Stephanie Pfeifer, Chief Executive, Institutional Investors Group on Climate Change (IIGCC) and a member of the Climate Action 100+ global Steering Committee, explains: “IIGCC welcomes and is glad to have supported this first of its kind statement between investors and an oil and gas major. Short- and long-term climate targets, linked to remuneration and a clear commitment on lobbying practices, provide a model for others across the sector to follow.”
“As UN climate talks get underway in Poland this week, the importance of the oil and gas sector working to a well below 2°C future couldn’t be clearer. It is now down to the sector to demonstrate they understand this, as the investors with $32 trillion in assets involved in Climate Action 100+ will continue to make clear their expectations.”
“A key objective of Climate Action 100+ is for companies to set long-term emission reduction targets in line with the goals of the Paris Agreement. The framework laid out in the joint statement provides a robust system to track progress over time, including on short-term targets, annual reporting and plans to report within financial filings. Investors working through IIGCC will continue to evaluate Shell’s progress closely to ensure that it continues to increase ambition. We also commend Shell for agreeing to review its lobbying practices in line with IIGCC’s members’ expectations.”
Anne Simpson, the inaugural chair of the Climate Action 100+ steering committee and CalPERS director of board governance and strategy, explains: “We applaud the joint statement by Shell and lead investors for Climate Action 100+ The commitment by Shell to fully respond to the engagement shows the value of dialogue and global partnership to deliver on the goals of the Paris agreement on climate change. Shell is setting the pace, and we look forward to other major companies following their lead.”
Peter Ferket, Chief Investment Officer of Robeco, said: “When it comes to meeting the demands of the Paris Agreement on climate change, we believe it is necessary to strengthen partnerships between investors and their investee companies to accelerate progress towards reaching such an ambitious common goal. This joint statement is an example of such a partnership. As institutional investors in Shell we continue to support Shell on its journey in the energy transition, aiming for other companies to follow suit.”
Speaking as the Co-lead of the Climate Action 100+ dialogue with Shell, Adam Matthews, Director of Ethics and Engagement of the Church of England Pensions Board, and Board Member of the Institutional Investors Group on Climate Change, said: “Investors like ourselves will be able to track Shell's performance through the Transition Pathway Initiative (TPI), an independent academic tool at the London School of Economics which is supported by funds with $11 trillion in assets.
“This joint statement is the first of its kind, sets a benchmark for the rest of the oil and gas sector and shows the benefit of engagement - aligning institutional investors’ long-term interests with Shell’s desire to be at the forefront of the energy transition.”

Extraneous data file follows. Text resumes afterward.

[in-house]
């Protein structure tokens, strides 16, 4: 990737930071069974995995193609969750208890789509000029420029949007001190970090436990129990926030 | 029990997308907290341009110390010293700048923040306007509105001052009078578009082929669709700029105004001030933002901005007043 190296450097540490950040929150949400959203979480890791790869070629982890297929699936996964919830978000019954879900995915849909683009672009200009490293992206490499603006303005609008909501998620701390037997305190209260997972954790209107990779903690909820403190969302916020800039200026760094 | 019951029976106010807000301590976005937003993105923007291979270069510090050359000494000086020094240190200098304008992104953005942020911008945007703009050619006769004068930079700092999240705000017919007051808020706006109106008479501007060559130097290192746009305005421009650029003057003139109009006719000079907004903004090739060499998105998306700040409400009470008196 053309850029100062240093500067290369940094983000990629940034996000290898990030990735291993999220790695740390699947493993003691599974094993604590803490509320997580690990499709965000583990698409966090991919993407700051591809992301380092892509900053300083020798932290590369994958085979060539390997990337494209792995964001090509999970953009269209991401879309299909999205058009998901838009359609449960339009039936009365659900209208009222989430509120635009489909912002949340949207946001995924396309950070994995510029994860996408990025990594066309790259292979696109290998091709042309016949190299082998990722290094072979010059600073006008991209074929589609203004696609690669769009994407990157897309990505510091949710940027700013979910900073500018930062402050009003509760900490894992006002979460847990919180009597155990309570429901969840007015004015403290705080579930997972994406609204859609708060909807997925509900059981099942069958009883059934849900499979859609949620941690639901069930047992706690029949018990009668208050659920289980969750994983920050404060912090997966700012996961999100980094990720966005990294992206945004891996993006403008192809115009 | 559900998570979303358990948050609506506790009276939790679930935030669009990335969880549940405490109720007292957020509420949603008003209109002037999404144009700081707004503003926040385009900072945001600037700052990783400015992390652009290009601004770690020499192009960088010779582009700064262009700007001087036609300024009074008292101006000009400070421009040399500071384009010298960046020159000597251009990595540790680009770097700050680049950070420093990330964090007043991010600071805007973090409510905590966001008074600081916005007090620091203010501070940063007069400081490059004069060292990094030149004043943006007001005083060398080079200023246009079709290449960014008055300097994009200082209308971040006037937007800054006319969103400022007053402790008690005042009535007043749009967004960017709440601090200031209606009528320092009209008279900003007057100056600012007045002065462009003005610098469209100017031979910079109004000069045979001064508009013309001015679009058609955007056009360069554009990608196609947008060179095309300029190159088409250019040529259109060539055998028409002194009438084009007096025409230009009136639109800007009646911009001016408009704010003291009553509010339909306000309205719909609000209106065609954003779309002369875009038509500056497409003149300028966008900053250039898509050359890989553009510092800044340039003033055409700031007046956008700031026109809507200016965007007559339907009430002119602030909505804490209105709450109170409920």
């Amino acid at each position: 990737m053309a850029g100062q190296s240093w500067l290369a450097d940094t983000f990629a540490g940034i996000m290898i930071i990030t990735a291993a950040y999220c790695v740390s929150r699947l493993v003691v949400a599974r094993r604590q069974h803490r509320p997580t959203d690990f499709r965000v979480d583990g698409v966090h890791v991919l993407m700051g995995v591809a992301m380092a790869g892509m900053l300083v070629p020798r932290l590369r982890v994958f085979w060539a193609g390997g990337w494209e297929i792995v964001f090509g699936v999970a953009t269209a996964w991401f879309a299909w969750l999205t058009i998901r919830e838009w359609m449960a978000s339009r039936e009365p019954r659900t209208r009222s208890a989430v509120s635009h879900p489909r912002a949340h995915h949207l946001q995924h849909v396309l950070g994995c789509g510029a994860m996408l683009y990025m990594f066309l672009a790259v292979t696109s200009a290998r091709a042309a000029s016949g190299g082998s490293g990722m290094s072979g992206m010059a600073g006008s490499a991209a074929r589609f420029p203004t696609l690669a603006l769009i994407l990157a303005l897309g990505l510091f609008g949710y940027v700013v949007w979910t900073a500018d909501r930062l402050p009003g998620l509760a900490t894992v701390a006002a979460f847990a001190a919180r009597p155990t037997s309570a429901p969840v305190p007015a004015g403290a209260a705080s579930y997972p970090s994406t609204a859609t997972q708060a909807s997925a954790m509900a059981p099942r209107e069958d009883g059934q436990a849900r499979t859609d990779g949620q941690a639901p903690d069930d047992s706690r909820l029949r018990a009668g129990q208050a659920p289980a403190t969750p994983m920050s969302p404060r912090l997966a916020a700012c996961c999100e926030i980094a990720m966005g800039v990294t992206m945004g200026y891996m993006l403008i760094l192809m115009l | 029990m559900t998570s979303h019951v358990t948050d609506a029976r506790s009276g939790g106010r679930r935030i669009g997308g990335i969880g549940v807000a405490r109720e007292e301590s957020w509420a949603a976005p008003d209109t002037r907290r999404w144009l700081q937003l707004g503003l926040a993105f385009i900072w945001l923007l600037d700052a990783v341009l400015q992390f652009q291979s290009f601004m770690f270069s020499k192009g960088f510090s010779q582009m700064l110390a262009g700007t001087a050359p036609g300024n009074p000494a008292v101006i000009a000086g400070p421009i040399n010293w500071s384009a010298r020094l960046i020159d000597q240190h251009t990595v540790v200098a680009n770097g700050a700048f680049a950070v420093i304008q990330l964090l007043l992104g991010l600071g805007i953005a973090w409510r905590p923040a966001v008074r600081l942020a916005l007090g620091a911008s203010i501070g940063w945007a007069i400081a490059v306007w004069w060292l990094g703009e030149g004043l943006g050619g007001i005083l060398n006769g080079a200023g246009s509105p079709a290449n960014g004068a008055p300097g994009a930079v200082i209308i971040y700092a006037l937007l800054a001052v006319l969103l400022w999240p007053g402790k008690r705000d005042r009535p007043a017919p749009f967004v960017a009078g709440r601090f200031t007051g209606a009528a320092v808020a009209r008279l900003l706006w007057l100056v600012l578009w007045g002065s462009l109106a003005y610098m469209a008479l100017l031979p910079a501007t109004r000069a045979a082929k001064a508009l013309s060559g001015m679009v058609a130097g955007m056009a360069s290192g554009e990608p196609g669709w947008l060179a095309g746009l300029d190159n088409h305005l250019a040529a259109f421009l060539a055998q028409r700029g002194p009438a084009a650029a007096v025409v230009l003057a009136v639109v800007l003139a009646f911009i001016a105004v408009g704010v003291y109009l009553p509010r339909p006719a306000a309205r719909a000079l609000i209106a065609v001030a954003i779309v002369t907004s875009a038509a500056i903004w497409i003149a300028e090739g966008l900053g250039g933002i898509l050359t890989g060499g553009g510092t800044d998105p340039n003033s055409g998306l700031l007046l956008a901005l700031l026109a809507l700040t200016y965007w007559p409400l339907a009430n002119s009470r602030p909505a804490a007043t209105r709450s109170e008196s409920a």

Sacha Sadan, Director of Corporate Governance at Legal & General Investment Management (LGIM), said: “LGIM very much welcomes this positive result from an open dialogue between Shell and its shareholders in setting a target that’s in line with the global Paris goal. The need to finance an orderly and successful transition to a low-carbon economy is paramount and this shows our mutual commitment to make it a reality.”
Bill Galvin, Chief Executive Officer of the Universities Superannuation Scheme (USS), said: “We are delighted that Shell has taken the lead and committed to the process to steer the company’s transition to a low-carbon future. This outcome clearly demonstrates the effectiveness of shareholders working together to engage constructively with companies to achieve meaningful change. We look forward to continuing to work with Shell to maintain this momentum, which is in the collective interest of all of us.”
Emma Howard Boyd, Chair of the Environment Agency and Chair of the Environment Agency Pension Fund Investment Committee, said: “The recent IPCC report has shown that we have 12 years to step up and take action. As the world gathers at COP 24 in Poland, we hope that this unique joint statement between institutional investors and an oil and gas major, will inspire other leaders to take bold action. We would encourage the rest of the sector to follow Shell’s lead.”
Corien Wortmann, Chair of pension fund ABP, said: “This is an important step, as Shell's management is making further progress towards contributing to meeting the Paris climate goals. That Shell has now embedded its ambition in its remuneration policy offers confidence that Shell is really committed to it. As long-term responsible investors and shareholders in Shell, we will stay in discussion with the company and follow the progress with interest. We hope that other companies will follow Shell.”
The Archbishop of Canterbury, Justin Welby, said: “As Governments meet at the United Nations climate negotiations in Poland, I am delighted to see a unique announcement on climate change between investors and one of the largest companies in the world - Royal Dutch Shell. This sets Shell on a path to reducing the Net Carbon Footprint of its energy products. The reduction is supported by a clear framework of targets and transparent reporting.
“I am pleased that the Church of England Pensions Board has worked in collaboration with other investors Robeco, APG, the Environment Agency Pension Fund and USS, and with the management of Shell. Together they have demonstrated to the world what is possible when we focus our combined energy and creativity in dealing with one of the most pressing issues facing humanity today.”